The word “mole” suggests a small, furry burrowing animal to many. But in this lesson, we look at the concept of the mole in chemistry. Learn the incredible magnitude of the mole--and how something so big can help us calculate the tiniest particles in the world.
A comprehensive biography of Avogadro can be found here: http://www.bulldog.u-net.com/avogadro/avoga.html
The mole is taught in every introductory chemistry class one can take at the college level. Here's an example of a chemistry course: http://antoine.frostburg.edu/chem/senese/101/moles/index.shtml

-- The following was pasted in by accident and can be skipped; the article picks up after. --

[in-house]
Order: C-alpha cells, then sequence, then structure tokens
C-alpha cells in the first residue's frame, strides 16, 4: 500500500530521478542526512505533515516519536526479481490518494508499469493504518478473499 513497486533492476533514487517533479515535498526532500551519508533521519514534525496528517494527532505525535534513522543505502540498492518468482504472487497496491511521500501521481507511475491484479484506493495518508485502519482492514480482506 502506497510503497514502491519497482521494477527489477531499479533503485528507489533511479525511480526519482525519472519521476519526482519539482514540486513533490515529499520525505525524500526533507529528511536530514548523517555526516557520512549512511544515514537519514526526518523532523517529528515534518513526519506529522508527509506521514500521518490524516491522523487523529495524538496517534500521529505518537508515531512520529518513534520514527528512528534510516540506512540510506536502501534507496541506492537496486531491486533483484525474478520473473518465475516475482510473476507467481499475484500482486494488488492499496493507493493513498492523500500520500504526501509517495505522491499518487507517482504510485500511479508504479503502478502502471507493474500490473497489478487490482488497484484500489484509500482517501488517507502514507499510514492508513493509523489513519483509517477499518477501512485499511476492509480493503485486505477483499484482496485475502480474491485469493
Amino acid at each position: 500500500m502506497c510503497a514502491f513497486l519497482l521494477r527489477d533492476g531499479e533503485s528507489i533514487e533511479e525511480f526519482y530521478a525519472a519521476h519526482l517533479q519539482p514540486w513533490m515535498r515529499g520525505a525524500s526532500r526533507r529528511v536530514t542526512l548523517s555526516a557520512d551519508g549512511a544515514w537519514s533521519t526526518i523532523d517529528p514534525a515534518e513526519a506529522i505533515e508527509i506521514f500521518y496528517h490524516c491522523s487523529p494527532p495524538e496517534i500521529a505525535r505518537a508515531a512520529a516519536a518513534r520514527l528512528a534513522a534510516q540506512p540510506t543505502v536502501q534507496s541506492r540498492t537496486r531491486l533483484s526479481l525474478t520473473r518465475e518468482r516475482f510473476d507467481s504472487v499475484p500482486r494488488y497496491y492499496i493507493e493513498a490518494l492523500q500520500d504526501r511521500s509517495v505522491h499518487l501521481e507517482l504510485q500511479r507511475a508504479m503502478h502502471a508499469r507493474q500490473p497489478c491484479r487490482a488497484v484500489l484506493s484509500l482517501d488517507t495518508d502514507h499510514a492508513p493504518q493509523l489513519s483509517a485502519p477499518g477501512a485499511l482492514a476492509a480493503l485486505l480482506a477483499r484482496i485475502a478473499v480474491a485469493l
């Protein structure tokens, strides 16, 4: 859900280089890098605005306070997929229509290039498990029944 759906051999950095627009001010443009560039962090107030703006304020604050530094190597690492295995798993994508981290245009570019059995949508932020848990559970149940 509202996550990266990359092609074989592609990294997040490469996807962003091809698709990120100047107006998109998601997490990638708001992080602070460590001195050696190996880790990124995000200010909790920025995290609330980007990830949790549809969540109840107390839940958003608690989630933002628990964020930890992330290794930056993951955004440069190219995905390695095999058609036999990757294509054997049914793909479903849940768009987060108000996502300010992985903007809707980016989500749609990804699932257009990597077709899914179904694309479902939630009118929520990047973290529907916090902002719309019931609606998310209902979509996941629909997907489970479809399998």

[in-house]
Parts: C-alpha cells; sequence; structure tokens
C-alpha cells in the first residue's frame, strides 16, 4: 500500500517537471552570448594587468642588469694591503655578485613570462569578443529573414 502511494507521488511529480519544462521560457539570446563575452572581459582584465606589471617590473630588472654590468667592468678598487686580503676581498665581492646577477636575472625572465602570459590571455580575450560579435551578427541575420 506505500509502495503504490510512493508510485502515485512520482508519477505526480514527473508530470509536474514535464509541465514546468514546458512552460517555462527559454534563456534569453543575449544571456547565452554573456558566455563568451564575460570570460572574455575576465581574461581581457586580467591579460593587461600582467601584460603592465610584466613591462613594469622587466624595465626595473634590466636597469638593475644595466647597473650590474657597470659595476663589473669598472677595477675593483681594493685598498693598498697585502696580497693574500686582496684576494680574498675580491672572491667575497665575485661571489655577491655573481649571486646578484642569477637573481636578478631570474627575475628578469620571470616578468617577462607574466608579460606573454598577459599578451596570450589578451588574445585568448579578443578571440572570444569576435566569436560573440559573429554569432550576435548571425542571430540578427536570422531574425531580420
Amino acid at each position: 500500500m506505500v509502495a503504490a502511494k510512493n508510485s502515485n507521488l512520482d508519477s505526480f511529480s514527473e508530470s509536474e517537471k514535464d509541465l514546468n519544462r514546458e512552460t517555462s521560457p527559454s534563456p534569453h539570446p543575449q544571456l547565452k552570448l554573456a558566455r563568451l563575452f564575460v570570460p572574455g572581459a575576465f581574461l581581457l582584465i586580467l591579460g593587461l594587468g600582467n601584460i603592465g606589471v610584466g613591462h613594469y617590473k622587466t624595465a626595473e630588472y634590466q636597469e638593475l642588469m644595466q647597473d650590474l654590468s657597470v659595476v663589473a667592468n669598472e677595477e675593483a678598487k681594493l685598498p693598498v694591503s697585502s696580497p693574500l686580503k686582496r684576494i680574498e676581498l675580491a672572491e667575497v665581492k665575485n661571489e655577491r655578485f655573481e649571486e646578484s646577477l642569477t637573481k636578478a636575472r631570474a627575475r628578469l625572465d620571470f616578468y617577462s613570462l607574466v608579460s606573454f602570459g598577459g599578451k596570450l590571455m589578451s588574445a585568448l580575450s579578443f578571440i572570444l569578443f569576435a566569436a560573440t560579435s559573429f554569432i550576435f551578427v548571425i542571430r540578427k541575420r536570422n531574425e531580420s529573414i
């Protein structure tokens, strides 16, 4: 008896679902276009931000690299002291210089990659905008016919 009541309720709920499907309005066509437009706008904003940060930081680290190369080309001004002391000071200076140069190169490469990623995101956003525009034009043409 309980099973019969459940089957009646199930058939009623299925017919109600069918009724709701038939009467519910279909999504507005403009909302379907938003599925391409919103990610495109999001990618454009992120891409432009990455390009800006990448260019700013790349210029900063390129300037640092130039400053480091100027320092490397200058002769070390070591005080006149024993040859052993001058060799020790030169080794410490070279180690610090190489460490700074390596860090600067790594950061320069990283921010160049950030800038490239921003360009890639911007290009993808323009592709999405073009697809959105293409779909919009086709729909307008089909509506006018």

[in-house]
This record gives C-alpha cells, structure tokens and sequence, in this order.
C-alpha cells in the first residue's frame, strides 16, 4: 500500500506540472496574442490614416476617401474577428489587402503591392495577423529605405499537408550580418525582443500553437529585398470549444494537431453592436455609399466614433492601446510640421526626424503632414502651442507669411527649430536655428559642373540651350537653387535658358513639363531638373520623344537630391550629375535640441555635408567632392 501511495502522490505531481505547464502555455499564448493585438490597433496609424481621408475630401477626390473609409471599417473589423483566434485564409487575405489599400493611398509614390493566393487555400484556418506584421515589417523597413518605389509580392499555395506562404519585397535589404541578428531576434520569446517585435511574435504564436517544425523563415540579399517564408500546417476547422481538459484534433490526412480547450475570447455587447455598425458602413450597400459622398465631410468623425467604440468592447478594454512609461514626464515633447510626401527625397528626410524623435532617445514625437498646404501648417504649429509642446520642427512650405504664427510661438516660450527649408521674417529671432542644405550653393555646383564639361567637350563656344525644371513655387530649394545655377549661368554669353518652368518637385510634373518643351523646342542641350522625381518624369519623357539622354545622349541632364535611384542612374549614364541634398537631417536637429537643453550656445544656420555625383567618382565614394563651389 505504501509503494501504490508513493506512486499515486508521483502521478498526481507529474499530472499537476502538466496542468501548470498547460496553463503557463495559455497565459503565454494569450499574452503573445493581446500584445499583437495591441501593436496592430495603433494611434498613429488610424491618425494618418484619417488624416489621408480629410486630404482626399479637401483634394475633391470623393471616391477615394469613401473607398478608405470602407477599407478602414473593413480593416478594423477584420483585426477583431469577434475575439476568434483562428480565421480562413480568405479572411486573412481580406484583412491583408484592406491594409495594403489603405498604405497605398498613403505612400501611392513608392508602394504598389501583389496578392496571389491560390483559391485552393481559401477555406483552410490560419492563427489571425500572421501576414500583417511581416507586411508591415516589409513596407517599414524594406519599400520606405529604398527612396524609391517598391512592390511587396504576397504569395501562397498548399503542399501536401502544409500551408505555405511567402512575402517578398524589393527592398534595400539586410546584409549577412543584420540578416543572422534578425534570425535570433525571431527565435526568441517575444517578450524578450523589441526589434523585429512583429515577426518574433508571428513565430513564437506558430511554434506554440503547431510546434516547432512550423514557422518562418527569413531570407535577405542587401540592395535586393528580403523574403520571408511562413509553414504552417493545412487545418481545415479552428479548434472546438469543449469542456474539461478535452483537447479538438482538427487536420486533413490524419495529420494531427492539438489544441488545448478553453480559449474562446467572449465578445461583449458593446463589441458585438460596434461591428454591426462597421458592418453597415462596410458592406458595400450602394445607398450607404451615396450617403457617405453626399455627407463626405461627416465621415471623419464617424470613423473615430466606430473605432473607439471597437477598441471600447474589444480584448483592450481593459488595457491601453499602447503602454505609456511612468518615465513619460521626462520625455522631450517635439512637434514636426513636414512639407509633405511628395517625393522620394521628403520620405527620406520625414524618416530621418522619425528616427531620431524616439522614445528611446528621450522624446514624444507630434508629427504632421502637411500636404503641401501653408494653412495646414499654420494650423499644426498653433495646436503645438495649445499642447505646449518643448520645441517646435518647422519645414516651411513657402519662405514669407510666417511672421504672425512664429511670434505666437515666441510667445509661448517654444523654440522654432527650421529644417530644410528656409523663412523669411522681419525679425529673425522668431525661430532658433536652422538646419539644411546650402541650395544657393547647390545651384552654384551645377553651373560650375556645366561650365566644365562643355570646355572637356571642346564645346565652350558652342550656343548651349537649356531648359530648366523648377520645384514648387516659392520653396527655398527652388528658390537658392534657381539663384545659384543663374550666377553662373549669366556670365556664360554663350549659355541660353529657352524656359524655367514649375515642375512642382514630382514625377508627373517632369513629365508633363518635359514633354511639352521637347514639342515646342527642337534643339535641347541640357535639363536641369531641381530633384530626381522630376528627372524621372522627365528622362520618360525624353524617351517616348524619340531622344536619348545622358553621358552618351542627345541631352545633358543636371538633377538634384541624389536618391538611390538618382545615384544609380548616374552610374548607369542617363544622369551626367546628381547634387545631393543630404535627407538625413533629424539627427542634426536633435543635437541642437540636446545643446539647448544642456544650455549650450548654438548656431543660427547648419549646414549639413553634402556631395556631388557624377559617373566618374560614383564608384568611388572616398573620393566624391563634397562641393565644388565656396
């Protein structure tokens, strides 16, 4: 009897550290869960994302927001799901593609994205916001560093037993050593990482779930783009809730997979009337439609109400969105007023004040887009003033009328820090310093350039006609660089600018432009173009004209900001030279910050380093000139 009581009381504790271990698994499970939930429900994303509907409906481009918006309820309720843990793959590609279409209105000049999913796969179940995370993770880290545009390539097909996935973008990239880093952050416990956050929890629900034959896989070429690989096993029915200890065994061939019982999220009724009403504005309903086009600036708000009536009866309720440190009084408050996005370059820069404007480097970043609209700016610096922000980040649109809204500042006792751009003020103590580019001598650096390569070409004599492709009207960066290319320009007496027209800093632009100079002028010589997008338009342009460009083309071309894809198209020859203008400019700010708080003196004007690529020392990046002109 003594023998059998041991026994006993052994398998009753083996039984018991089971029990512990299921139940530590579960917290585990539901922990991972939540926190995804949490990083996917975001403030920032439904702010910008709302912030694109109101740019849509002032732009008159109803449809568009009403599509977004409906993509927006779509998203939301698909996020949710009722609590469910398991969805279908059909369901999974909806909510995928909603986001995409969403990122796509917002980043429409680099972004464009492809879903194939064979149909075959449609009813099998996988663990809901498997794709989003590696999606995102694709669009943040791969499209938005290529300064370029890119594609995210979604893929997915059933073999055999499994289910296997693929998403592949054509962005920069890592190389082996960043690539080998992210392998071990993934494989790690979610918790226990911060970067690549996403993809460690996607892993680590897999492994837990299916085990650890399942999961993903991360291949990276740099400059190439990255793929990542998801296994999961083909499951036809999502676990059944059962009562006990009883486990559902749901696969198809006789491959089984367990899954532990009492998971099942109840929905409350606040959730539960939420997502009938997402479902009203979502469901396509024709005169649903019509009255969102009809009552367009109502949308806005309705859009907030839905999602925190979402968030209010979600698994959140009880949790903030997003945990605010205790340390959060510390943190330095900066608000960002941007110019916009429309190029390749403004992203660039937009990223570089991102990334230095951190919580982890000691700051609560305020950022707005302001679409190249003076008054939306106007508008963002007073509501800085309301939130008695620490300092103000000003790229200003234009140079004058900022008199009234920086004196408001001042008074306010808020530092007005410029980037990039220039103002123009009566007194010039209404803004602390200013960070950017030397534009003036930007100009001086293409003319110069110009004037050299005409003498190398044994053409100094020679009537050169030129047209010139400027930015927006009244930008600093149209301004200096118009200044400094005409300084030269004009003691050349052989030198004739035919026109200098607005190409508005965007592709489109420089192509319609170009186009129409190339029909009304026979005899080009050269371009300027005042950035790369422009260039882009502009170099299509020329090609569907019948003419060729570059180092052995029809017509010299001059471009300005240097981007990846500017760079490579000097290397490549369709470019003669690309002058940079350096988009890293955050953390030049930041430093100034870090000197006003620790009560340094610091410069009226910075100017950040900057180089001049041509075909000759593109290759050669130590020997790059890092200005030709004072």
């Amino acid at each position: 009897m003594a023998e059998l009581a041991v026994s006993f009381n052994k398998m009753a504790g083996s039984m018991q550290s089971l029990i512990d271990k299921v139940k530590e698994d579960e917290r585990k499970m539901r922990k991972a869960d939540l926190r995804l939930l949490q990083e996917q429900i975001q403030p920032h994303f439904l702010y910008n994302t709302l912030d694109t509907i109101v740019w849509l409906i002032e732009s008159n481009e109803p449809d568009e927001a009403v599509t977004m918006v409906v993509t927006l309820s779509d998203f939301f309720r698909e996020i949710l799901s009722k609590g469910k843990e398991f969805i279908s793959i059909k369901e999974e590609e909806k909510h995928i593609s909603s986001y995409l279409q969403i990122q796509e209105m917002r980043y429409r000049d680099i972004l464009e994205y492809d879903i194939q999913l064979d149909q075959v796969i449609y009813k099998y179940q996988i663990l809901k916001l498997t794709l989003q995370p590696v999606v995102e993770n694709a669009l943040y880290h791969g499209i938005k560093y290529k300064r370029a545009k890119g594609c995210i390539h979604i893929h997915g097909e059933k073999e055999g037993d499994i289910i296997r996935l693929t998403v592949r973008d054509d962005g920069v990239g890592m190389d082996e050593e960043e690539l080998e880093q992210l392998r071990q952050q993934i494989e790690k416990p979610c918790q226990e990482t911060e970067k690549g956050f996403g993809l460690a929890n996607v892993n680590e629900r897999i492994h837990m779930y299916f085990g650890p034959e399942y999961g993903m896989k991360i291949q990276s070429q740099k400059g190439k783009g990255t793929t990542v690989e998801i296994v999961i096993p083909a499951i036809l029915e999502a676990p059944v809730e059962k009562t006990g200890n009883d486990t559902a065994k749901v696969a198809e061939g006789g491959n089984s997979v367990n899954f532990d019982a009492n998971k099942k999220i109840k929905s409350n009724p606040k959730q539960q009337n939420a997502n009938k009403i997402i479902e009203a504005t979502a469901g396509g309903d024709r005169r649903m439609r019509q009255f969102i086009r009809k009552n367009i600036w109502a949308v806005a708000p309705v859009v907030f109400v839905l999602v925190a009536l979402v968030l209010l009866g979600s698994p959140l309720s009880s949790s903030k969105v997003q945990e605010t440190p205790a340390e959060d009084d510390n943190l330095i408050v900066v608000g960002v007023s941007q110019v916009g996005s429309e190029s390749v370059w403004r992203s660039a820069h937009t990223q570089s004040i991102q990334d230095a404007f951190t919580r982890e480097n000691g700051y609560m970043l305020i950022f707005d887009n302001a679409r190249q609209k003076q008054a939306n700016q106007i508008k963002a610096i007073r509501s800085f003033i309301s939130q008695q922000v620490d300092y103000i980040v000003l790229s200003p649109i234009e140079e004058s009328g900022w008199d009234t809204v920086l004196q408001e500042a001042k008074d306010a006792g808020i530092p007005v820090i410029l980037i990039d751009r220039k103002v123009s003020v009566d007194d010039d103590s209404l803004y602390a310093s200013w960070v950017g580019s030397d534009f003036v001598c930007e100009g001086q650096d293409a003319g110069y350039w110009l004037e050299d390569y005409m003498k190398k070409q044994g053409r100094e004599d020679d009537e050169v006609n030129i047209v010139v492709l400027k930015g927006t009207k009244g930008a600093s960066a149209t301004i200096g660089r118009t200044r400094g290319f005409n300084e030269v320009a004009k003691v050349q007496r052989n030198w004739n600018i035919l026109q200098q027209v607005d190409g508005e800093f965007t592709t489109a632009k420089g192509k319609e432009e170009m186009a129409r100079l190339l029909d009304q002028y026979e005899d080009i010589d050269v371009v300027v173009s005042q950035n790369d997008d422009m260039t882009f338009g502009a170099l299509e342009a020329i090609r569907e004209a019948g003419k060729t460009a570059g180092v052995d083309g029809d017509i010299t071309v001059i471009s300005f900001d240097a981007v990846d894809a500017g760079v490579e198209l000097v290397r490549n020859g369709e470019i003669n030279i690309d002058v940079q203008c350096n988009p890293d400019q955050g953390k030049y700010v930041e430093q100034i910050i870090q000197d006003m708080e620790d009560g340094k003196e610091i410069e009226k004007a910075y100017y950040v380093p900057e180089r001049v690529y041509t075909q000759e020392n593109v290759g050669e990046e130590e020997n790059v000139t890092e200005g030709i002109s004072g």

There is an entire day dedicated to commemorating Avogadro's Number. National Mole Day: http://www.moleday.org/
Sparknotes is a great resource for quick learning. You can explore all you ever wanted to know about chemistry here: http://www.sparknotes.com/chemistry/
"The primary unit for the amount of substance in a chemical element is the mole, and if you are talking about the stoichiometry of a reaction, the mole is the basis for that." Dr. Willie May, National Institute of Standards, Maryland